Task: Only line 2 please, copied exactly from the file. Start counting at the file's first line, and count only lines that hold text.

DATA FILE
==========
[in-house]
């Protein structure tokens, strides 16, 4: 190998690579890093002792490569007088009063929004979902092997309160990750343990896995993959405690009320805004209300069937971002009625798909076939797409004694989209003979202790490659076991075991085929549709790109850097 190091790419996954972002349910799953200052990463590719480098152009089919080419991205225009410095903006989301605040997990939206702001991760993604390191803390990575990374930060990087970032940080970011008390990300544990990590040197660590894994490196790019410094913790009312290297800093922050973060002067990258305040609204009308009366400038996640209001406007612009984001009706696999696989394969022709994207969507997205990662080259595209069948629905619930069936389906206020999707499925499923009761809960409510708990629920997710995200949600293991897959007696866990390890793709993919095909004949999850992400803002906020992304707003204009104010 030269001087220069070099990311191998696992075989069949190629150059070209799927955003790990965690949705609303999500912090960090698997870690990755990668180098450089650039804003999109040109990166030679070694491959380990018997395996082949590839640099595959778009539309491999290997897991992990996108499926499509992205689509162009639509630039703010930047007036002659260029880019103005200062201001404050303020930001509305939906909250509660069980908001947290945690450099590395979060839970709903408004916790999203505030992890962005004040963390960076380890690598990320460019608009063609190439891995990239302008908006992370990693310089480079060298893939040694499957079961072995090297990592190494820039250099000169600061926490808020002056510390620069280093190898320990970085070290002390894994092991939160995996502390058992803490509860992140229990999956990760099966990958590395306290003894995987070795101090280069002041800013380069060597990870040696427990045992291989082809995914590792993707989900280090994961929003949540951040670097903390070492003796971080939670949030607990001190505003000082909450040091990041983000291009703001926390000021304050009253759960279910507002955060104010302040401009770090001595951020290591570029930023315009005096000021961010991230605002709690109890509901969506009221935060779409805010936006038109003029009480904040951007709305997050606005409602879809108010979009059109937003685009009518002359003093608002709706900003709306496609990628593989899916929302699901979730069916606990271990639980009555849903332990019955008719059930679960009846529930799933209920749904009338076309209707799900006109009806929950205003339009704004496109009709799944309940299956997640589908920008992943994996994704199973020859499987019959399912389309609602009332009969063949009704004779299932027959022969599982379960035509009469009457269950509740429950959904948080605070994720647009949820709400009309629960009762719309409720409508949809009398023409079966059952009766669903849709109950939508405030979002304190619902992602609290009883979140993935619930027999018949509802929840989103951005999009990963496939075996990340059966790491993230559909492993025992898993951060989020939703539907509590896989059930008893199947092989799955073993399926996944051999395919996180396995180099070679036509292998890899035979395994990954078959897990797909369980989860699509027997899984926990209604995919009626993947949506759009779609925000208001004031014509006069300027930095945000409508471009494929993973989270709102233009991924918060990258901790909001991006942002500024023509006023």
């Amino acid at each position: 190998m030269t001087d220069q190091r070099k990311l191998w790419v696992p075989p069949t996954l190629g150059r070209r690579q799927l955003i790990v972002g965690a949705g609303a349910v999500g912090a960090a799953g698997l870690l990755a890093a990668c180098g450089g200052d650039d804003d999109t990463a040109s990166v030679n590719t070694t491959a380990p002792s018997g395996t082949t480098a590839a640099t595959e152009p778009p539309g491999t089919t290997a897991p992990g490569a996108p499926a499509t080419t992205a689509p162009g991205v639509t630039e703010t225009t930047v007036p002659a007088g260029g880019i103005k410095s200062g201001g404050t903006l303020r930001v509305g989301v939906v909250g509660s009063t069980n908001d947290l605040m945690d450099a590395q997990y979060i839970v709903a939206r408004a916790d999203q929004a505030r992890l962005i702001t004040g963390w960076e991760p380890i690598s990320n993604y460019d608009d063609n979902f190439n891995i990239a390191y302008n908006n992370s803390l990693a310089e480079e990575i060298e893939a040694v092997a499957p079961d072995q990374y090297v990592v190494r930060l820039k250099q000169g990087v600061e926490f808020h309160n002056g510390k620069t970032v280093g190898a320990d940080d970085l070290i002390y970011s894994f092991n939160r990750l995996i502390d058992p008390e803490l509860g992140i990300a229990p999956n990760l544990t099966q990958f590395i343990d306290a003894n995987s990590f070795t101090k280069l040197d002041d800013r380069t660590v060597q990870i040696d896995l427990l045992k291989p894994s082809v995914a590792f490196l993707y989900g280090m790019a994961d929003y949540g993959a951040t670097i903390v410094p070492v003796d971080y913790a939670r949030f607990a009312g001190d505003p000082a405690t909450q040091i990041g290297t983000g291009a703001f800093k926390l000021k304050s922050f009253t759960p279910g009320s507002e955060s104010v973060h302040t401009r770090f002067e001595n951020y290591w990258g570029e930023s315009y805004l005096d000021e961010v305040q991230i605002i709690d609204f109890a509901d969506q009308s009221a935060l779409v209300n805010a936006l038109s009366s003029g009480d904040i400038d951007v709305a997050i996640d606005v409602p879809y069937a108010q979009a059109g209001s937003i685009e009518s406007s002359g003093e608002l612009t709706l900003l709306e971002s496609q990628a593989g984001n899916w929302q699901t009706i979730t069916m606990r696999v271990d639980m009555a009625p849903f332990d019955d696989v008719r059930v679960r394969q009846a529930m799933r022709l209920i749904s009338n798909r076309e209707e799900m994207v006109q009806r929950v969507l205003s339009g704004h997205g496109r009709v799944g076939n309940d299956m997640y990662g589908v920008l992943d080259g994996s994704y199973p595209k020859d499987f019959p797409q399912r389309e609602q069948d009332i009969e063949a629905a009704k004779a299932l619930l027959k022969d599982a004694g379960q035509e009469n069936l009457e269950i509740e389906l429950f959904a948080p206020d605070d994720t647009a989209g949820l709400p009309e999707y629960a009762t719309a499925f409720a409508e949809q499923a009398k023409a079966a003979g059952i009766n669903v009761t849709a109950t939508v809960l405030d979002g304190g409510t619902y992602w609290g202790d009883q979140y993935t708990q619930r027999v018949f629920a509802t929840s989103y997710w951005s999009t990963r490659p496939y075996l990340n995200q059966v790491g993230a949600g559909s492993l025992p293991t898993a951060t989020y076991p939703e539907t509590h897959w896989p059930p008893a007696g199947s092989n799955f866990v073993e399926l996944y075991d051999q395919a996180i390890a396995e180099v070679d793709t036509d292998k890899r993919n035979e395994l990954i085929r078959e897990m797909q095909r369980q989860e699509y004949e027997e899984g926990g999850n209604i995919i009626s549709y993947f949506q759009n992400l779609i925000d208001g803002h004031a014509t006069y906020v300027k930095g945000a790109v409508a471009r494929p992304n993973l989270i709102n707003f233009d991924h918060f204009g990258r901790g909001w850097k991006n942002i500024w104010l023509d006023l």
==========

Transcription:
């Protein structure tokens, strides 16, 4: 190998690579890093002792490569007088009063929004979902092997309160990750343990896995993959405690009320805004209300069937971002009625798909076939797409004694989209003979202790490659076991075991085929549709790109850097 190091790419996954972002349910799953200052990463590719480098152009089919080419991205225009410095903006989301605040997990939206702001991760993604390191803390990575990374930060990087970032940080970011008390990300544990990590040197660590894994490196790019410094913790009312290297800093922050973060002067990258305040609204009308009366400038996640209001406007612009984001009706696999696989394969022709994207969507997205990662080259595209069948629905619930069936389906206020999707499925499923009761809960409510708990629920997710995200949600293991897959007696866990390890793709993919095909004949999850992400803002906020992304707003204009104010 030269001087220069070099990311191998696992075989069949190629150059070209799927955003790990965690949705609303999500912090960090698997870690990755990668180098450089650039804003999109040109990166030679070694491959380990018997395996082949590839640099595959778009539309491999290997897991992990996108499926499509992205689509162009639509630039703010930047007036002659260029880019103005200062201001404050303020930001509305939906909250509660069980908001947290945690450099590395979060839970709903408004916790999203505030992890962005004040963390960076380890690598990320460019608009063609190439891995990239302008908006992370990693310089480079060298893939040694499957079961072995090297990592190494820039250099000169600061926490808020002056510390620069280093190898320990970085070290002390894994092991939160995996502390058992803490509860992140229990999956990760099966990958590395306290003894995987070795101090280069002041800013380069060597990870040696427990045992291989082809995914590792993707989900280090994961929003949540951040670097903390070492003796971080939670949030607990001190505003000082909450040091990041983000291009703001926390000021304050009253759960279910507002955060104010302040401009770090001595951020290591570029930023315009005096000021961010991230605002709690109890509901969506009221935060779409805010936006038109003029009480904040951007709305997050606005409602879809108010979009059109937003685009009518002359003093608002709706900003709306496609990628593989899916929302699901979730069916606990271990639980009555849903332990019955008719059930679960009846529930799933209920749904009338076309209707799900006109009806929950205003339009704004496109009709799944309940299956997640589908920008992943994996994704199973020859499987019959399912389309609602009332009969063949009704004779299932027959022969599982379960035509009469009457269950509740429950959904948080605070994720647009949820709400009309629960009762719309409720409508949809009398023409079966059952009766669903849709109950939508405030979002304190619902992602609290009883979140993935619930027999018949509802929840989103951005999009990963496939075996990340059966790491993230559909492993025992898993951060989020939703539907509590896989059930008893199947092989799955073993399926996944051999395919996180396995180099070679036509292998890899035979395994990954078959897990797909369980989860699509027997899984926990209604995919009626993947949506759009779609925000208001004031014509006069300027930095945000409508471009494929993973989270709102233009991924918060990258901790909001991006942002500024023509006023």